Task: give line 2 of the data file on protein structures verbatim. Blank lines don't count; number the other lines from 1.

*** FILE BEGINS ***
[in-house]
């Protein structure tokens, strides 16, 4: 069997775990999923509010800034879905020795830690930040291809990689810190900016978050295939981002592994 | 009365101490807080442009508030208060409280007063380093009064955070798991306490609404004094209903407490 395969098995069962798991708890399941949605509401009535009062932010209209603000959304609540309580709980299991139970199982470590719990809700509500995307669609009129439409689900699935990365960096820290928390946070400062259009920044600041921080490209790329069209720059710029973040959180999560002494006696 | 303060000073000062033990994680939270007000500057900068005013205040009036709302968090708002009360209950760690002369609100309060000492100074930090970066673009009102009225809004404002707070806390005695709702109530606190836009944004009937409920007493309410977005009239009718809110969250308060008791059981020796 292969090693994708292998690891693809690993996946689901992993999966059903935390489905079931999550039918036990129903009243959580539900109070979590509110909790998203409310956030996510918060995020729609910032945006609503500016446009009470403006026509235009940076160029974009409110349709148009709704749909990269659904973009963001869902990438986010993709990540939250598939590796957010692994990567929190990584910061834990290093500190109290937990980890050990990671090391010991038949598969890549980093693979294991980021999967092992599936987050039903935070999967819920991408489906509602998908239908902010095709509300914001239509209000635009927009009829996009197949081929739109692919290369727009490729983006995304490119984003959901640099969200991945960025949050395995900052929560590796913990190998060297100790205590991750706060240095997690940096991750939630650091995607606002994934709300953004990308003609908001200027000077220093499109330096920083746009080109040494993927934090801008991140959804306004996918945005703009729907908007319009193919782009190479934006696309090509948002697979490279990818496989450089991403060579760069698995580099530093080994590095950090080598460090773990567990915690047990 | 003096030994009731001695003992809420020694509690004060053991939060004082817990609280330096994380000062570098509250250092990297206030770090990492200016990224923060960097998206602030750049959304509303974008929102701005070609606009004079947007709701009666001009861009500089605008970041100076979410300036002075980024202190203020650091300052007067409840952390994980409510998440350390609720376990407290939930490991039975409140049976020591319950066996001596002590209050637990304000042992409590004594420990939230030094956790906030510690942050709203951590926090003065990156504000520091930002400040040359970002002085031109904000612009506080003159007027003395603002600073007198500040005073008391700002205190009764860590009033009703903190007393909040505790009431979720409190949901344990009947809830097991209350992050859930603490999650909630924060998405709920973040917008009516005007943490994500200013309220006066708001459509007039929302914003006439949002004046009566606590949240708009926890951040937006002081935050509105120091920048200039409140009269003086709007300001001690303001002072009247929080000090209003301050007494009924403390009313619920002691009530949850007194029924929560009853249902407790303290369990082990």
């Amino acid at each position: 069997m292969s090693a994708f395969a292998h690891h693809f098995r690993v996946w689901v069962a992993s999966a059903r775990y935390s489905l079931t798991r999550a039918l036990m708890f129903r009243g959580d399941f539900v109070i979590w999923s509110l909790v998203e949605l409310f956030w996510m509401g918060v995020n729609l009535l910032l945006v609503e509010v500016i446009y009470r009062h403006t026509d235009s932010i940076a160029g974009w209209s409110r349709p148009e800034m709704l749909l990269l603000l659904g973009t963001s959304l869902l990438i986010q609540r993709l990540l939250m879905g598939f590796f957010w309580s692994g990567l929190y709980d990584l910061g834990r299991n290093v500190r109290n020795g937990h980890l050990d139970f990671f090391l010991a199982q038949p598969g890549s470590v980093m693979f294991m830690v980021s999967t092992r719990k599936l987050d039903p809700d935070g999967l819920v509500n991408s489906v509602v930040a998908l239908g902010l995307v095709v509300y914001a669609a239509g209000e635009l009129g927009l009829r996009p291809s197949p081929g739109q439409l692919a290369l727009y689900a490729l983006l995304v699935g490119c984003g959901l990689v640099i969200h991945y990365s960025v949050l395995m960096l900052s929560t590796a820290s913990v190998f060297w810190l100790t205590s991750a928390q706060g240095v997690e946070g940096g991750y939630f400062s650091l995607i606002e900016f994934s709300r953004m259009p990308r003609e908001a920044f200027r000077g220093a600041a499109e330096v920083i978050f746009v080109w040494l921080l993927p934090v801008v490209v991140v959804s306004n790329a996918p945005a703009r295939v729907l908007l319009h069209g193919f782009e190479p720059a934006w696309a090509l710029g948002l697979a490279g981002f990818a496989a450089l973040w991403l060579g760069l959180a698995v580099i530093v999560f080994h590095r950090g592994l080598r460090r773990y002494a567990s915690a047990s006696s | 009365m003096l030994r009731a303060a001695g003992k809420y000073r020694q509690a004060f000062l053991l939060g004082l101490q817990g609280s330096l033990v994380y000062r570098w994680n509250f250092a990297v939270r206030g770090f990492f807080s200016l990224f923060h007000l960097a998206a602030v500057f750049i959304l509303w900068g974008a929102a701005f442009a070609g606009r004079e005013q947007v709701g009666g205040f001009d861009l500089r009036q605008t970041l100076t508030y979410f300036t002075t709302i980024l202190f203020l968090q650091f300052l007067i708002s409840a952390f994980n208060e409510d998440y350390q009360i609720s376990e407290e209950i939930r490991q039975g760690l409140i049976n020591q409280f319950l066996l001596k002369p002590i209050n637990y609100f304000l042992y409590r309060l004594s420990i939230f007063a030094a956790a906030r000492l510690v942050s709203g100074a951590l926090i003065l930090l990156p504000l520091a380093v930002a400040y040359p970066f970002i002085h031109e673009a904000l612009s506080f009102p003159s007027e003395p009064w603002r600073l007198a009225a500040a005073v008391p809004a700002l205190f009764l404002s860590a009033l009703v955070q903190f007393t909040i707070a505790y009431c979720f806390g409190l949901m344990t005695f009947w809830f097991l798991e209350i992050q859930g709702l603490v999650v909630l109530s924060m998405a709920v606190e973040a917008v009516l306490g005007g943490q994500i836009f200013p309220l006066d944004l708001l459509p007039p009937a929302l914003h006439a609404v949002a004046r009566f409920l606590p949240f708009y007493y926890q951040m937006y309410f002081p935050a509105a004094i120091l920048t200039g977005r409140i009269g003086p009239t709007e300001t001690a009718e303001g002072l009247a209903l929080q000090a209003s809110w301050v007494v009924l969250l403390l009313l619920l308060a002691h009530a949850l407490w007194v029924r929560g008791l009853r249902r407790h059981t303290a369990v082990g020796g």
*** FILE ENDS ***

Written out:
């Protein structure tokens, strides 16, 4: 069997775990999923509010800034879905020795830690930040291809990689810190900016978050295939981002592994 | 009365101490807080442009508030208060409280007063380093009064955070798991306490609404004094209903407490 395969098995069962798991708890399941949605509401009535009062932010209209603000959304609540309580709980299991139970199982470590719990809700509500995307669609009129439409689900699935990365960096820290928390946070400062259009920044600041921080490209790329069209720059710029973040959180999560002494006696 | 303060000073000062033990994680939270007000500057900068005013205040009036709302968090708002009360209950760690002369609100309060000492100074930090970066673009009102009225809004404002707070806390005695709702109530606190836009944004009937409920007493309410977005009239009718809110969250308060008791059981020796 292969090693994708292998690891693809690993996946689901992993999966059903935390489905079931999550039918036990129903009243959580539900109070979590509110909790998203409310956030996510918060995020729609910032945006609503500016446009009470403006026509235009940076160029974009409110349709148009709704749909990269659904973009963001869902990438986010993709990540939250598939590796957010692994990567929190990584910061834990290093500190109290937990980890050990990671090391010991038949598969890549980093693979294991980021999967092992599936987050039903935070999967819920991408489906509602998908239908902010095709509300914001239509209000635009927009009829996009197949081929739109692919290369727009490729983006995304490119984003959901640099969200991945960025949050395995900052929560590796913990190998060297100790205590991750706060240095997690940096991750939630650091995607606002994934709300953004990308003609908001200027000077220093499109330096920083746009080109040494993927934090801008991140959804306004996918945005703009729907908007319009193919782009190479934006696309090509948002697979490279990818496989450089991403060579760069698995580099530093080994590095950090080598460090773990567990915690047990 | 003096030994009731001695003992809420020694509690004060053991939060004082817990609280330096994380000062570098509250250092990297206030770090990492200016990224923060960097998206602030750049959304509303974008929102701005070609606009004079947007709701009666001009861009500089605008970041100076979410300036002075980024202190203020650091300052007067409840952390994980409510998440350390609720376990407290939930490991039975409140049976020591319950066996001596002590209050637990304000042992409590004594420990939230030094956790906030510690942050709203951590926090003065990156504000520091930002400040040359970002002085031109904000612009506080003159007027003395603002600073007198500040005073008391700002205190009764860590009033009703903190007393909040505790009431979720409190949901344990009947809830097991209350992050859930603490999650909630924060998405709920973040917008009516005007943490994500200013309220006066708001459509007039929302914003006439949002004046009566606590949240708009926890951040937006002081935050509105120091920048200039409140009269003086709007300001001690303001002072009247929080000090209003301050007494009924403390009313619920002691009530949850007194029924929560009853249902407790303290369990082990």